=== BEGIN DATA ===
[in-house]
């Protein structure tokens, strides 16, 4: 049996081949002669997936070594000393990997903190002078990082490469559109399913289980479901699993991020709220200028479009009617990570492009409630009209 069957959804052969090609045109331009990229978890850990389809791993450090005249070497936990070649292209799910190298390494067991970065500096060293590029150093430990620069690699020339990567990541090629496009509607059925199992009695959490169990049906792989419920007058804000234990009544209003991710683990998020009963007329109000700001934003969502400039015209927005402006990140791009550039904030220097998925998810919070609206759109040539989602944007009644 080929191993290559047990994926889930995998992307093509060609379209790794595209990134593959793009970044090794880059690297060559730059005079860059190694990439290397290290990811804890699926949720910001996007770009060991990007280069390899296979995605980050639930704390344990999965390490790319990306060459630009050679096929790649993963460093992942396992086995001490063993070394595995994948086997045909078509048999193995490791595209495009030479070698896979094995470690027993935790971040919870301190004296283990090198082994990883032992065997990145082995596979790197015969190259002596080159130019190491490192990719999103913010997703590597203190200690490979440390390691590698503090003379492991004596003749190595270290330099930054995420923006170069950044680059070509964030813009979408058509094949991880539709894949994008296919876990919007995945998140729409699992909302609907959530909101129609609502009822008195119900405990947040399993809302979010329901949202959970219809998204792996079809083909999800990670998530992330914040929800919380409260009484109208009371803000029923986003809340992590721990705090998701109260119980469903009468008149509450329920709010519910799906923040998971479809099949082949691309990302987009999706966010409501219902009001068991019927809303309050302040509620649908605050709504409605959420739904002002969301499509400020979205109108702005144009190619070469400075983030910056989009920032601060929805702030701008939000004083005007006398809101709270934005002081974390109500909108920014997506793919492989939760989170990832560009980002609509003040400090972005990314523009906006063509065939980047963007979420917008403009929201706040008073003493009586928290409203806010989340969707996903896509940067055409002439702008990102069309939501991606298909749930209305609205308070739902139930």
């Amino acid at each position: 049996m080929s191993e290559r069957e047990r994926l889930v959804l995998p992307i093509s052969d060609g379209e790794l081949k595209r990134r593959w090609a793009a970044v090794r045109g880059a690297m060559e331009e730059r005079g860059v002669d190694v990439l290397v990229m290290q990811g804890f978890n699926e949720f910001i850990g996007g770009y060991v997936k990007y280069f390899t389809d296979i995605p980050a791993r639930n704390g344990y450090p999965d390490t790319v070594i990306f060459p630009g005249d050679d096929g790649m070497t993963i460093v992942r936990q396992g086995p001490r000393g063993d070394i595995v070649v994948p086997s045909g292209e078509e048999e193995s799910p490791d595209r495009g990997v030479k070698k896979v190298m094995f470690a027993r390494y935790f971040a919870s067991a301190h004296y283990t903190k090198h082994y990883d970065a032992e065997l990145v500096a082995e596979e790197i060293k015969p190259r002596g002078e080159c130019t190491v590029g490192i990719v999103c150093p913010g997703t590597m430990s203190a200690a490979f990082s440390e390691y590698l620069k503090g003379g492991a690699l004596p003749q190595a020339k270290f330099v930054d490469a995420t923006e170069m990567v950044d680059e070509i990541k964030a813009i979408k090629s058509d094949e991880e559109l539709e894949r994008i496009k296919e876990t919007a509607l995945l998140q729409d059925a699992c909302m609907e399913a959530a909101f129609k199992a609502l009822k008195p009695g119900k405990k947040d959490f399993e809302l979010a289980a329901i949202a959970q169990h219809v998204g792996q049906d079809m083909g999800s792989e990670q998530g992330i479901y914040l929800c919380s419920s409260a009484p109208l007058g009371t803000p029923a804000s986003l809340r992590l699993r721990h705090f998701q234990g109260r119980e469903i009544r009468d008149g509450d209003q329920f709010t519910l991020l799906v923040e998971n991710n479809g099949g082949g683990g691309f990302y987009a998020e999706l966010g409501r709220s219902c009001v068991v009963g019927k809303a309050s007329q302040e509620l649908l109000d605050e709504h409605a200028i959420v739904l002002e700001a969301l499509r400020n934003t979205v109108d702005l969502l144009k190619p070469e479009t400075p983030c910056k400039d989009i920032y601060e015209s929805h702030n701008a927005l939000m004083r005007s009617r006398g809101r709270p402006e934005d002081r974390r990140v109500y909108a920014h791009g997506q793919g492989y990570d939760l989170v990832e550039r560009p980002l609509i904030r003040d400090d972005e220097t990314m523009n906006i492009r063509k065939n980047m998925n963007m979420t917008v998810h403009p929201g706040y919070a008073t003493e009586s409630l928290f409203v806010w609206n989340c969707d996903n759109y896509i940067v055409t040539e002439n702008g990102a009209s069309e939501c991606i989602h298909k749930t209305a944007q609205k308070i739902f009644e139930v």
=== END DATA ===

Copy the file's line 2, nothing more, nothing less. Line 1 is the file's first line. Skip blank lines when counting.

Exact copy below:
């Protein structure tokens, strides 16, 4: 049996081949002669997936070594000393990997903190002078990082490469559109399913289980479901699993991020709220200028479009009617990570492009409630009209 069957959804052969090609045109331009990229978890850990389809791993450090005249070497936990070649292209799910190298390494067991970065500096060293590029150093430990620069690699020339990567990541090629496009509607059925199992009695959490169990049906792989419920007058804000234990009544209003991710683990998020009963007329109000700001934003969502400039015209927005402006990140791009550039904030220097998925998810919070609206759109040539989602944007009644 080929191993290559047990994926889930995998992307093509060609379209790794595209990134593959793009970044090794880059690297060559730059005079860059190694990439290397290290990811804890699926949720910001996007770009060991990007280069390899296979995605980050639930704390344990999965390490790319990306060459630009050679096929790649993963460093992942396992086995001490063993070394595995994948086997045909078509048999193995490791595209495009030479070698896979094995470690027993935790971040919870301190004296283990090198082994990883032992065997990145082995596979790197015969190259002596080159130019190491490192990719999103913010997703590597203190200690490979440390390691590698503090003379492991004596003749190595270290330099930054995420923006170069950044680059070509964030813009979408058509094949991880539709894949994008296919876990919007995945998140729409699992909302609907959530909101129609609502009822008195119900405990947040399993809302979010329901949202959970219809998204792996079809083909999800990670998530992330914040929800919380409260009484109208009371803000029923986003809340992590721990705090998701109260119980469903009468008149509450329920709010519910799906923040998971479809099949082949691309990302987009999706966010409501219902009001068991019927809303309050302040509620649908605050709504409605959420739904002002969301499509400020979205109108702005144009190619070469400075983030910056989009920032601060929805702030701008939000004083005007006398809101709270934005002081974390109500909108920014997506793919492989939760989170990832560009980002609509003040400090972005990314523009906006063509065939980047963007979420917008403009929201706040008073003493009586928290409203806010989340969707996903896509940067055409002439702008990102069309939501991606298909749930209305609205308070739902139930």